Dennis Waterman’s final farewell to ‘New Tricks’ tonight brings to an end another chapter in one of the most enduring careers in British television - the almost inexplicable, seemingly effortless and yet thrice-proven success of this most English of actors.
To the naked eye, it really doesn’t look like he does an awful lot - generally in jeans, leather jacket over one arm, pint in hand and equally ready for a joke or a joust, whatever the occasion.
But there’s no escaping that he’s been centrally placed for not just ‘New Tricks’ - in 2008 the most popular programme on British TV - but three of the most successful, long-running and distinctive primetime TV dramas of the past forty years.
His purple patch began back in 1975, when he was cast as Detective Sergeant George Carter in ‘The Sweeney’. Not only did it have a fantastic theme tune and all the elements of high-octane cop show (it was the 1970s, remember, so that basically meant driving a high-speed Ford Granada), but his co-star was the supremely charismatic John Thaw, as Detective Inspector Jack Regan. Together these two members of the Flying Squad solved violent crimes around the housing estates and streets of London. The show lasted three years, and is still cited as one of the most influential TV cop shows of its era. (We won’t mention the film of the same name that came and went without quite the same sound of sirens.)
Dennis’s magic touch continued with ‘Minder’, which paired him with the masterful George Cole. While George’s Arthur Daley was one of TV’s great characters - all camel coat, huge cigar and a bucketload of grand ideas, not always this side of the law - Dennis was his ‘Minder’ Terry, an ex-boxer and an ex-con, but basically a warm-hearted lad who could be persuaded to muck in, for the right amount of notes and a pint in the Winchester. George Cole’s death last week inspired Dennis to remember how well the pair got on during their heyday - Dennis will be speaking at George’s funeral on Thursday - and such harmony was palpable on screen. AND he got to sing the theme tune.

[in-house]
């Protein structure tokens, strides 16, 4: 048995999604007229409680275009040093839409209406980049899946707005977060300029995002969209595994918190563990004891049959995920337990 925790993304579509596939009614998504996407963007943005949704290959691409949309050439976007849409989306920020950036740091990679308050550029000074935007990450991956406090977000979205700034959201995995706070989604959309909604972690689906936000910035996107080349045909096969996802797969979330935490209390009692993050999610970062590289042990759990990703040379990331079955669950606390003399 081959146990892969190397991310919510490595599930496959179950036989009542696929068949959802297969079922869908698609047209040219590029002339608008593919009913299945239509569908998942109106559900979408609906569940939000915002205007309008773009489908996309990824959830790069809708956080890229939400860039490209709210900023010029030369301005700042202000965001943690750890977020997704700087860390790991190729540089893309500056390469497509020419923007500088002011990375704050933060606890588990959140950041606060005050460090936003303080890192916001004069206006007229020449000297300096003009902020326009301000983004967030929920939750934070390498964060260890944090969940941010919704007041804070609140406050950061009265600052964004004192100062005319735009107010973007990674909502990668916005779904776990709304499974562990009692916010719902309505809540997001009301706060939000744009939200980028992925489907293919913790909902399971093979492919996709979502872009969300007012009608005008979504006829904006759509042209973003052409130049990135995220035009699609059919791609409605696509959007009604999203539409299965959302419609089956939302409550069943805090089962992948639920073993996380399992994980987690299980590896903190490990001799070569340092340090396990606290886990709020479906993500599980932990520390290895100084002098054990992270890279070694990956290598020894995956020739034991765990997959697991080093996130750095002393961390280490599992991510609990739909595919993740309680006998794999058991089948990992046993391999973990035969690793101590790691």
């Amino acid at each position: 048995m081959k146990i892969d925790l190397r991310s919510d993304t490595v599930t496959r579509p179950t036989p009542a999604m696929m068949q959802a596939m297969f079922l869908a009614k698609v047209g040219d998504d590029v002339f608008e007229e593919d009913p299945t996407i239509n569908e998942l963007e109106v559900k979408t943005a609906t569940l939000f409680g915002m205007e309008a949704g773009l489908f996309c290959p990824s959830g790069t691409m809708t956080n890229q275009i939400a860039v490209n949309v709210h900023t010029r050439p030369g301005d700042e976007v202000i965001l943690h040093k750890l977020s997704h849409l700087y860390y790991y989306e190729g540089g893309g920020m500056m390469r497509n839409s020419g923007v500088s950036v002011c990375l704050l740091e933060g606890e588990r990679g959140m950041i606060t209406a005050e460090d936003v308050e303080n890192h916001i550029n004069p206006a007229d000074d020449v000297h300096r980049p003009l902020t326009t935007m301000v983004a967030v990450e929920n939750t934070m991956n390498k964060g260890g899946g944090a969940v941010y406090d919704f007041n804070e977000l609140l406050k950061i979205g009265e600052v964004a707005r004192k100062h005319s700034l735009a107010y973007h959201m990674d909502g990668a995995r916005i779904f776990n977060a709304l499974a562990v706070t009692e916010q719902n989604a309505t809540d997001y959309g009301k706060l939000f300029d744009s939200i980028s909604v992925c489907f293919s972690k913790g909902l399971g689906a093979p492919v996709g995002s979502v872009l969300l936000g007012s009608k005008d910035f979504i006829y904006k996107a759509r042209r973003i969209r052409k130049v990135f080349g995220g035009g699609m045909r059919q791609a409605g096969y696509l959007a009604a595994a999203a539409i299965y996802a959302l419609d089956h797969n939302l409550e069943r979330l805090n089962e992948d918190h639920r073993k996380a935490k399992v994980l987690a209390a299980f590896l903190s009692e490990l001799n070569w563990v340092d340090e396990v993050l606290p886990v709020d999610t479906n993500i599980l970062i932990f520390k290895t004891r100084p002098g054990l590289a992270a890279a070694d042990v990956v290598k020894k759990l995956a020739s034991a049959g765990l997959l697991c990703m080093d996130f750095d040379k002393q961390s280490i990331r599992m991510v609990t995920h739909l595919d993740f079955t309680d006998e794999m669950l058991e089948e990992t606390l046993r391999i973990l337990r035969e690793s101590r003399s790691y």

Most recently… ‘New Tricks’ found him shacked up as a veteran detective Gerry Standing with fellow ‘old dogs’ James Bolam, Alun Armstrong and Amanda Redman, called out of retirement to solve old crimes. Much of the appeal of the show lay in the actors’ recognition as old pros who’ve been treading the boards as long as their screen counterparts had been patrolling the streets.
Once again, it was all about chemistry, and Dennis can take his share of the credit for having fans tell him they could tell everyone got on very well. "And they were right," he recently told Radio Times. "We were all having a great time together, but I was always amazed that other people saw it so clearly."
Just as in 'The Sweeney' and 'Minder', Dennis was confident enough to let the person next to him take care of the punchlines, the more starry performances, while he neither overshadowed nor disappeared - which, when you think about it, is quite a skill in itself. As well as being able to sniff a TV hit from a mile away.
On ‘New Tricks’, the big acting, when it needed to happen, generally came from James Bolam and Alun Armstrong (with a few strong moments along the way from Amanda Redman). Something tells me Dennis’s departure tonight won’t have the stop-the-clocks theatrics of either of those, but it will no doubt be equally effective.
'New Tricks' airs tonight on BBC1 at 9pm. And here's a classic bit of 'Minder' to remind you of good times gone by...